The Chicago police department operates an off-the-books interrogation compound, rendering Americans unable to be found by family or attorneys while locked inside what lawyers say is the domestic equivalent of a CIA black site.
Keeping arrestees out of official booking databases.
Beating by police, resulting in head wounds.
Shackling for prolonged periods.
Denying attorneys access to the “secure” facility.
Holding people without legal counsel for between 12 and 24 hours, including people as young as 15.
At least one man was found unresponsive in a Homan Square “interview room” and later pronounced dead. Brian Jacob Church, a protester known as one of the “Nato Three”, was held and questioned at Homan Square in 2012 following a police raid. Officers restrained Church for the better part of a day, denying him access to an attorney, before sending him to a nearby police station to be booked and charged.
Unlike a precinct, no one taken to Homan Square is said to be booked. Witnesses, suspects or other Chicagoans who end up inside do not appear to have a public, searchable record entered into a database indicating where they are, as happens when someone is booked at a precinct. Lawyers and relatives insist there is no way of finding their whereabouts. Those lawyers who have attempted to gain access to Homan Square are most often turned away, even as their clients remain in custody inside. “It’s sort of an open secret among attorneys that regularly make police station visits, this place – if you can’t find a client in the system, odds are they’re there,” said Chicago lawyer Julia Bartmes.
Chicago civil-rights attorney Flint Taylor said Homan Square represented a routinization of a notorious practice in local police work that violates the fifth and sixth amendments of the constitution. “This Homan Square revelation seems to me to be an institutionalization of the practice that dates back more than 40 years,” Taylor said, “of violating a suspect or witness’ rights to a lawyer and not to be physically or otherwise coerced into giving a statement.” Much remains hidden about Homan Square. The Chicago police department did not respond to the Guardian’s questions about the facility. But after the Guardian published this story, the department provided a statement insisting, without specifics, that there is nothing untoward taking place at what it called the “sensitive” location, home to undercover units. “CPD [Chicago police department] abides by all laws, rules and guidelines pertaining to any interviews of suspects or witnesses, at Homan Square or any other CPD facility. If lawyers have a client detained at Homan Square, just like any other facility, they are allowed to speak to and visit them. It also houses CPD’s Evidence Recovered Property Section, where the public is able to claim inventoried property,” the statement said, something numerous attorneys and one Homan Square arrestee have denied.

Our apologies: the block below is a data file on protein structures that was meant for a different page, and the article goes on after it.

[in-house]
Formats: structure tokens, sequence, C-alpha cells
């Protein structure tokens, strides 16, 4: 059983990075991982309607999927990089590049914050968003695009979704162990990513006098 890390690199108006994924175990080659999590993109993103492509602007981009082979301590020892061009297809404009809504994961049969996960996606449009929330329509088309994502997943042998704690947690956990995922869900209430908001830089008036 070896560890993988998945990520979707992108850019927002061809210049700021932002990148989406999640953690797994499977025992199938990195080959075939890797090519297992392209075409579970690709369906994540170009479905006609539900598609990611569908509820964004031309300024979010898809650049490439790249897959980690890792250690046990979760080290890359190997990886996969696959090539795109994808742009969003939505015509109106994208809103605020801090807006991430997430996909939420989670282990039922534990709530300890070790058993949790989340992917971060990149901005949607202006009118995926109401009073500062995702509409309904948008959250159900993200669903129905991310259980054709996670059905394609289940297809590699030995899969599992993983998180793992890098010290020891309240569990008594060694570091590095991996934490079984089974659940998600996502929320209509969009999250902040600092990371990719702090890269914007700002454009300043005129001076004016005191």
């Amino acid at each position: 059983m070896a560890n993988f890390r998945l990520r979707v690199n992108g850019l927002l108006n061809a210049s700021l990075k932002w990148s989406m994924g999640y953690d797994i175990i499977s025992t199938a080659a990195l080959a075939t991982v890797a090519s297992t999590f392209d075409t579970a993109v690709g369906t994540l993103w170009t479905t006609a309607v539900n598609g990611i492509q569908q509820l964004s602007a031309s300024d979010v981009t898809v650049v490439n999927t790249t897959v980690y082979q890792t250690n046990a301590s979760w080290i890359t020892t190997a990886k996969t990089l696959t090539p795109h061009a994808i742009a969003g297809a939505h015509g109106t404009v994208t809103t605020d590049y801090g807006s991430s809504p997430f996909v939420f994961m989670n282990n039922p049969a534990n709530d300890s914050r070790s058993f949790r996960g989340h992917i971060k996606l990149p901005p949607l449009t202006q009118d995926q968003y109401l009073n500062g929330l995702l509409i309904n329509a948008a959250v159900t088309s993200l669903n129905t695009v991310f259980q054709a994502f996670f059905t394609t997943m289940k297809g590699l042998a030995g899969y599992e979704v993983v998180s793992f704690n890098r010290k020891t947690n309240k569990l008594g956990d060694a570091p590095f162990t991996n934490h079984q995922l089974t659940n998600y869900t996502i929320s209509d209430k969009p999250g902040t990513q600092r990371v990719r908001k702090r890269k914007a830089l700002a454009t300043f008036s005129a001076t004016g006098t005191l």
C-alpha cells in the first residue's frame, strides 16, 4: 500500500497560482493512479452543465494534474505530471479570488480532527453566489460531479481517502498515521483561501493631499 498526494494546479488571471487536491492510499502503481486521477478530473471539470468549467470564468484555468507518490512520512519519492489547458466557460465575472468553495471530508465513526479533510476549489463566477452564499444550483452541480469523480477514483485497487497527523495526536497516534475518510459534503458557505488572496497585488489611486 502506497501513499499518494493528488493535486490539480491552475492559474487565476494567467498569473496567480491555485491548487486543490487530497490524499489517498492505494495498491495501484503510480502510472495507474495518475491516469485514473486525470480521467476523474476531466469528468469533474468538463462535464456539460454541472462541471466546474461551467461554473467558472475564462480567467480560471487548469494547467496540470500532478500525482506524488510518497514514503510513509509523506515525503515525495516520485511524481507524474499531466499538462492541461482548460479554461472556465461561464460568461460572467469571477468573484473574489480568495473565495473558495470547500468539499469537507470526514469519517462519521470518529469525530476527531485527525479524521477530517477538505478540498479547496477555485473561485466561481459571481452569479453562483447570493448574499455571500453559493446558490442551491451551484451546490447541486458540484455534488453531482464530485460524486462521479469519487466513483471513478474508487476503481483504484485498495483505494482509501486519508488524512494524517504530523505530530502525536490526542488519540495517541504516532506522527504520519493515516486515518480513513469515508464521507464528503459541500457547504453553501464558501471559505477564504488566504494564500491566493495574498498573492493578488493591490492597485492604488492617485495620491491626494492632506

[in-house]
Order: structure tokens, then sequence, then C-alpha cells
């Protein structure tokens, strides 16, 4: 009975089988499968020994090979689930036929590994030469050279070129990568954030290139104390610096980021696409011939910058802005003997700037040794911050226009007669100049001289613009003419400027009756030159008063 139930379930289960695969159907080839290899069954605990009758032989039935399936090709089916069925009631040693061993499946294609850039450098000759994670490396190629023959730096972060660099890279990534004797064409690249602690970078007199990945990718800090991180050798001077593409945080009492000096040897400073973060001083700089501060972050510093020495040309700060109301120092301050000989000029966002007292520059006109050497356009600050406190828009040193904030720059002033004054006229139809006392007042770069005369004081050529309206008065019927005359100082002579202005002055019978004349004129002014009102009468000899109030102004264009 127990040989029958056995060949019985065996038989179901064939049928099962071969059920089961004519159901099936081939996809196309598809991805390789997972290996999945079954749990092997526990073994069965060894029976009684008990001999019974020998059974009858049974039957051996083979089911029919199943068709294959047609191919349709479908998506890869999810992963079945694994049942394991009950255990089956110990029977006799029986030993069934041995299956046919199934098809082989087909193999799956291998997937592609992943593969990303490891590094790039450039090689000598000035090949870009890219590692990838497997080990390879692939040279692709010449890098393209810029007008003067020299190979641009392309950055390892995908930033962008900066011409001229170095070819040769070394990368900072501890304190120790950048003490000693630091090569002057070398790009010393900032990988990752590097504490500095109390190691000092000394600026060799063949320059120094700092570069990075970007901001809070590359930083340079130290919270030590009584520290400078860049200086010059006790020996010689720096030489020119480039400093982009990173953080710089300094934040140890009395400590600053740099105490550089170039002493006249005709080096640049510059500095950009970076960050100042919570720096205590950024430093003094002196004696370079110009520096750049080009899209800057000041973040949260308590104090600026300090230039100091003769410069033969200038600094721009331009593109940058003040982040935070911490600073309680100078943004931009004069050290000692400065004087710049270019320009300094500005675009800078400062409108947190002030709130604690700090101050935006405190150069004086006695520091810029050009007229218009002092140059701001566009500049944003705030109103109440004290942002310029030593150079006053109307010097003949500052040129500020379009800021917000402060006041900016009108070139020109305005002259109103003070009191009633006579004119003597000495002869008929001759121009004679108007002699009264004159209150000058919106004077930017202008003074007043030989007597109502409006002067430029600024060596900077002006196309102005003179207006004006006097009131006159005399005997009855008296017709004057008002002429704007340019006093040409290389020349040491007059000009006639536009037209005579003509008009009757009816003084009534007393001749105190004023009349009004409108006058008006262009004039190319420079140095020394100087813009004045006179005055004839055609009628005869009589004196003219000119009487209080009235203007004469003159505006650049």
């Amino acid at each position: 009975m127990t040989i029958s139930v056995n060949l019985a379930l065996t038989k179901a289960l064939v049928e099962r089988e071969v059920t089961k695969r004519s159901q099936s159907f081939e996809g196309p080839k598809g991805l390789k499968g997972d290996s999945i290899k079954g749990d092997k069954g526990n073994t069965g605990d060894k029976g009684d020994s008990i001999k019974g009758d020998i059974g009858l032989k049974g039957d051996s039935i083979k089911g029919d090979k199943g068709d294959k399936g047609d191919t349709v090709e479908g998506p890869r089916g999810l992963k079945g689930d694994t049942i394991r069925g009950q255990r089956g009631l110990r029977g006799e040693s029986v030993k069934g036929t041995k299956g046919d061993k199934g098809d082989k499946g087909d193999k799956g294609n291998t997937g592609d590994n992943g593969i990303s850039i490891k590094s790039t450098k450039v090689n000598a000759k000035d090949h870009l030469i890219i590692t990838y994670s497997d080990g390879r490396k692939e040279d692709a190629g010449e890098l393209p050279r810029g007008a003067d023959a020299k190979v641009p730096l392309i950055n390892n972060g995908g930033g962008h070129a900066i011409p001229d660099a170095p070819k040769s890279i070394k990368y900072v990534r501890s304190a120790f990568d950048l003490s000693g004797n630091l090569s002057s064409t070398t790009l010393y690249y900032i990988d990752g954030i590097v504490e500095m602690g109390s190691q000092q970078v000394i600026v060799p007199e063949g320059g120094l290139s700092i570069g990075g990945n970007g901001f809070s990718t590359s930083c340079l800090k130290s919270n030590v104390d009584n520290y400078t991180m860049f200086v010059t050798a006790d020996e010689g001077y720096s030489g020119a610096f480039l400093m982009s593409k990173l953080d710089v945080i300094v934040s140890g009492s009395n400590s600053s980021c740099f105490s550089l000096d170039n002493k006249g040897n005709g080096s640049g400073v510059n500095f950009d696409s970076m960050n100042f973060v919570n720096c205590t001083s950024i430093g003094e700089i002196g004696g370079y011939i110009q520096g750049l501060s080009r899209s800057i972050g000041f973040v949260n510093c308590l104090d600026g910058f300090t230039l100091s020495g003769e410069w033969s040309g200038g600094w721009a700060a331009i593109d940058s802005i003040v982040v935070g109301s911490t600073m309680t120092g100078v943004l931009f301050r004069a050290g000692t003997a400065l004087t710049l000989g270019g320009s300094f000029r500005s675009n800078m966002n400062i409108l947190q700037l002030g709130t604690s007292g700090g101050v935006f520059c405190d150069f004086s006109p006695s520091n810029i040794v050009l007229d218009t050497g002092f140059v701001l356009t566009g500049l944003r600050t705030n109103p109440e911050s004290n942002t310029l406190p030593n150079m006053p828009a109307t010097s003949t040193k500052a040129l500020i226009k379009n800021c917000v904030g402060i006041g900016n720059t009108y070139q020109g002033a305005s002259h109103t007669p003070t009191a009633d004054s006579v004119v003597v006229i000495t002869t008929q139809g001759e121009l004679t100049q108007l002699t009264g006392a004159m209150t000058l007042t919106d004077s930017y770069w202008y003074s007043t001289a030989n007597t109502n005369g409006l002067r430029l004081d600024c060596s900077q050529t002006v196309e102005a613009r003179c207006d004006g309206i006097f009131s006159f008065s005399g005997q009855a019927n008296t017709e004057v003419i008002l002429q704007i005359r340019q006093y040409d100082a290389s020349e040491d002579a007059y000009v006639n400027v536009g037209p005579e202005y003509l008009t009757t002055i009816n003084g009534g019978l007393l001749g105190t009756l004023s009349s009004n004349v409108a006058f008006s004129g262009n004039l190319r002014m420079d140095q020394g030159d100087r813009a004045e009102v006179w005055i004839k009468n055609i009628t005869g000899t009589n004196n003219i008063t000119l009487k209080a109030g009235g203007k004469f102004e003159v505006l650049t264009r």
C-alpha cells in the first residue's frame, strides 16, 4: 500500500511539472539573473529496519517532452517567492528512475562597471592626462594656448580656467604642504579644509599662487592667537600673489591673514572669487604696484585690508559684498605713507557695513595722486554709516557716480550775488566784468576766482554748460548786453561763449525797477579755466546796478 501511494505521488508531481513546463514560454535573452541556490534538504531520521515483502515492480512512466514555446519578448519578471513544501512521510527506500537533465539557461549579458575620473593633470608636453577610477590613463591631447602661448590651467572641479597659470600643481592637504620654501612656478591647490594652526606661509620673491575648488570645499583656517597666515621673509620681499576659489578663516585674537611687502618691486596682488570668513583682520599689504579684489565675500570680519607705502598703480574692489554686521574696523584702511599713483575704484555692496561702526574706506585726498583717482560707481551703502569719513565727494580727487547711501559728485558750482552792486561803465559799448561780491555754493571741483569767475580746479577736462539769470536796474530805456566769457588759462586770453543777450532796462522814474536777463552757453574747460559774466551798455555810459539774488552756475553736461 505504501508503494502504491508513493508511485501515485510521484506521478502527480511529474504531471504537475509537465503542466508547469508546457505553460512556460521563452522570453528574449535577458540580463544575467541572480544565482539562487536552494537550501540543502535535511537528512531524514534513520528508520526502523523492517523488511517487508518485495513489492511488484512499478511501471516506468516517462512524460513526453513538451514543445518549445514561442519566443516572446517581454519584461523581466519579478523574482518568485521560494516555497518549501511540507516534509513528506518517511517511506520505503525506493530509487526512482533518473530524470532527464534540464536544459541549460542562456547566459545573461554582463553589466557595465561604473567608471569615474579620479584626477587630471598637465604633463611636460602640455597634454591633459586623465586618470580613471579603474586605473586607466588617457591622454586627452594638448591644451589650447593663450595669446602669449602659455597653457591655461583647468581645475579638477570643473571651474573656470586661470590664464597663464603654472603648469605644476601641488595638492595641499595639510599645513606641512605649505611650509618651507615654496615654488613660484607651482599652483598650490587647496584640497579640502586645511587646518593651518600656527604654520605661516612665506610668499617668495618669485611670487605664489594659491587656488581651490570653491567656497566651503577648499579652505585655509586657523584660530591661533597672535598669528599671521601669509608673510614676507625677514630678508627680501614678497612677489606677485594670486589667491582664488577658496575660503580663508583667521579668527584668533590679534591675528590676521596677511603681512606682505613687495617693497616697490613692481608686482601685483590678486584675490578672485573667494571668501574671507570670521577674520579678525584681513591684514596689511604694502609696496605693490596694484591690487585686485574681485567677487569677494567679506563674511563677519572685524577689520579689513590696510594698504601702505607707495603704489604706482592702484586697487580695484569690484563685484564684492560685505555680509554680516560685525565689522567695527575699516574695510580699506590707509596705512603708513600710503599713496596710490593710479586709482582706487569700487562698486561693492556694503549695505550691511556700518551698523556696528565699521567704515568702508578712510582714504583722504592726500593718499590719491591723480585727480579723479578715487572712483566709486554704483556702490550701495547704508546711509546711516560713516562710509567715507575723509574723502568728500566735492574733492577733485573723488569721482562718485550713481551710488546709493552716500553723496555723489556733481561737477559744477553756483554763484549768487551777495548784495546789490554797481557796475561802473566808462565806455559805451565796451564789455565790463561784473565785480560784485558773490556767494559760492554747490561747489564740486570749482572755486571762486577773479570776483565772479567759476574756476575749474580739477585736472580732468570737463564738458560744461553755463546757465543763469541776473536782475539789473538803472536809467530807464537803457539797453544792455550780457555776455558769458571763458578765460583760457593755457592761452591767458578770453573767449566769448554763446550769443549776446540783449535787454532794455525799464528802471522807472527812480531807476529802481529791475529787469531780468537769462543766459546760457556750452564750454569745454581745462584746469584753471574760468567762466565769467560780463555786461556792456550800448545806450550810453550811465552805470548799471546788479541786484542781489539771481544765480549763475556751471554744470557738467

“There are always records of anyone who is arrested by CPD, and this is not any different at Homan Square,” it continued. The Chicago police statement did not address how long into an arrest or detention those records are generated or their availability to the public. A department spokesperson did not respond to a detailed request for clarification. When a Guardian reporter arrived at the warehouse on Friday, a man at the gatehouse outside refused any entrance and would not answer questions. “This is a secure facility. You’re not even supposed to be standing here,” said the man, who refused to give his name. A former Chicago police superintendent and a more recently retired detective, both of whom have been inside Homan Square in the last few years in a post-police capacity, said the police department did not operate out of the warehouse until the late 1990s. But in detailing episodes involving their clients over the past several years, lawyers described mad scrambles that led to the closed doors of Homan Square, a place most had never heard of previously. The facility was even unknown to Rob Warden, the founder of Northwestern University Law School’s Center on Wrongful Convictions, until the Guardian informed him of the allegations of clients who vanish into inherently coercive police custody. “They just disappear,” said Anthony Hill, a criminal defense attorney, “until they show up at a district for charging or are just released back out on the street.”
‘Never going to see the light of day’: the search for the Nato Three, the head wound, the worried mom and the dead man
Though the raid attracted major media attention, a team of attorneys could not find Church through 12 hours of “active searching”, Sarah Gelsomino, Church’s lawyer, recalled. No booking record existed. Only after she and others made a “major stink” with contacts in the offices of the corporation counsel and Mayor Rahm Emanuel did they even learn about Homan Square. They sent another attorney to the facility, where he ultimately gained entry, and talked to Church through a floor-to-ceiling chain-link metal cage. Finally, hours later, police took Church and his two co-defendants to a nearby police station for booking. After serving two and a half years in prison, Church is currently on parole after he and his co-defendants were found not guilty in 2014 of terrorism-related offenses but guilty of lesser charges of possessing an incendiary device and the misdemeanor of “mob action”.